Cancer Institute A national cancer institute
designated cancer center

Diagnosis and Treatment of Male Cancers

Studies show that most men are reluctant to discuss embarrassing medical issues such as prostate cancer, penile cancer and testicular cancer. Men often delay seeking medical treatment because of perceived taboos associated with male cancers.

However, physicians encourage male patients to forget about their embarrassment and seek medical advice. For example, more than 90 percent of testicular cancers are curable if caught and treated early.

Physicians at the Stanford Cancer Center treat the most common male cancers. Drs. Joseph Presti, James Brooks, Harcharan Gill and Benjamin I Chung from the Department of Urology, Dr. Sandhya Srinivas from Medical Oncology, and Drs. Christopher King and Steven Hancock from Radiation Oncology, see all of their patients in the Cancer Center.

This centralized delivery of care provides our patients with convenient interdisciplinary care (sequential appointments on the same day with providers from two disciplines) as well as multi-disciplinary care in a single appointment with the Tumor Board that provides care from all three disciplines. 

Treatment Options

Several exciting, new clinical programs in are underway or are in development. The use of the CyberKnife (robotically delivered radiation therapy over the course of one week rather than eight weeks) in localized prostate cancer was initiated in December of 2003. Ten patients have undergone treatment and early results look promising.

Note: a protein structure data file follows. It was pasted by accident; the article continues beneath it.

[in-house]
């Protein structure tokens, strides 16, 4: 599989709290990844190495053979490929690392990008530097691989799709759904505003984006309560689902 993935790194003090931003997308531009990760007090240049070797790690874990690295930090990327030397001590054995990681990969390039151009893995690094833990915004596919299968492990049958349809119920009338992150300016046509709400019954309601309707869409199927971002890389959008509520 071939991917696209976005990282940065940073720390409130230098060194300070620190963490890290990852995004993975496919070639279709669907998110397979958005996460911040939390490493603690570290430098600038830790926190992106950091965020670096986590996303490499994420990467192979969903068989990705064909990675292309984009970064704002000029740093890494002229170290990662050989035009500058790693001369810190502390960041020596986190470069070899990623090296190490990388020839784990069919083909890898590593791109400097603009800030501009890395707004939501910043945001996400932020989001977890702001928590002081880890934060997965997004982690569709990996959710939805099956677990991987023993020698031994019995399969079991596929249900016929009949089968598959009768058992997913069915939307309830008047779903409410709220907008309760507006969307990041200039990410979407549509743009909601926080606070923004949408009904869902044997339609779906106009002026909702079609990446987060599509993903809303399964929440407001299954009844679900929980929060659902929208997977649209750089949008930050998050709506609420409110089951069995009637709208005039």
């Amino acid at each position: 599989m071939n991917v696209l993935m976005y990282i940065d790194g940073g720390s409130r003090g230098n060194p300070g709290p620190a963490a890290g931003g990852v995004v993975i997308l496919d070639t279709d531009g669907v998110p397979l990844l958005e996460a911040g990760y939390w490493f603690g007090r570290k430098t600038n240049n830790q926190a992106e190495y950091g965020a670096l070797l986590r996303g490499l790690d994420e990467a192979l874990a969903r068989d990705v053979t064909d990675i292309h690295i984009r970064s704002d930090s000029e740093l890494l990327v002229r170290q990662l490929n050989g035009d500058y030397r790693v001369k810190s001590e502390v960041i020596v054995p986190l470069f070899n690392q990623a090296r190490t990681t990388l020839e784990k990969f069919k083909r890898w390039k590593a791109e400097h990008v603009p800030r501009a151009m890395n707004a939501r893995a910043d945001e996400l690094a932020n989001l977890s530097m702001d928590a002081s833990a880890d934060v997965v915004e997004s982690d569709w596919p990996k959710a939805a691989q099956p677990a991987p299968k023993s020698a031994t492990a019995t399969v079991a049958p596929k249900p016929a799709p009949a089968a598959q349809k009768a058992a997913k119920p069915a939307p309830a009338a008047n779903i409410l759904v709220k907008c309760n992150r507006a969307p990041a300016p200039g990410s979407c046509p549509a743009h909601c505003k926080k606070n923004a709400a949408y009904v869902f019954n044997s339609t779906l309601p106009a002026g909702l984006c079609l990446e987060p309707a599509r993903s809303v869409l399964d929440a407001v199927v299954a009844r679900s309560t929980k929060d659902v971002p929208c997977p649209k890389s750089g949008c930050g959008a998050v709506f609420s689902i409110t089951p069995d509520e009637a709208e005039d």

Learn more information about robotic (Da Vinci) radical prostatectomy at Stanford Hospital & Clinics. Several new clinical trial involving prostate cancer prevention, bladder cancer detection and treatment of advanced disease have also been initiated.

Our team of physicians focuses on the investigation and management of cancers of the prostate, testis, and genitalia.  Emphasis is placed on finding cancer treatments that offer the greatest efficacy with the fewest complications.

Treatment plans are customized to meet individual patient needs, and when appropriate, patients are invited to participate in studies to investigate the newest treatments as well as large-scale clinical trials for more established treatments.


Stanford Medicine Resources:

Footer Links: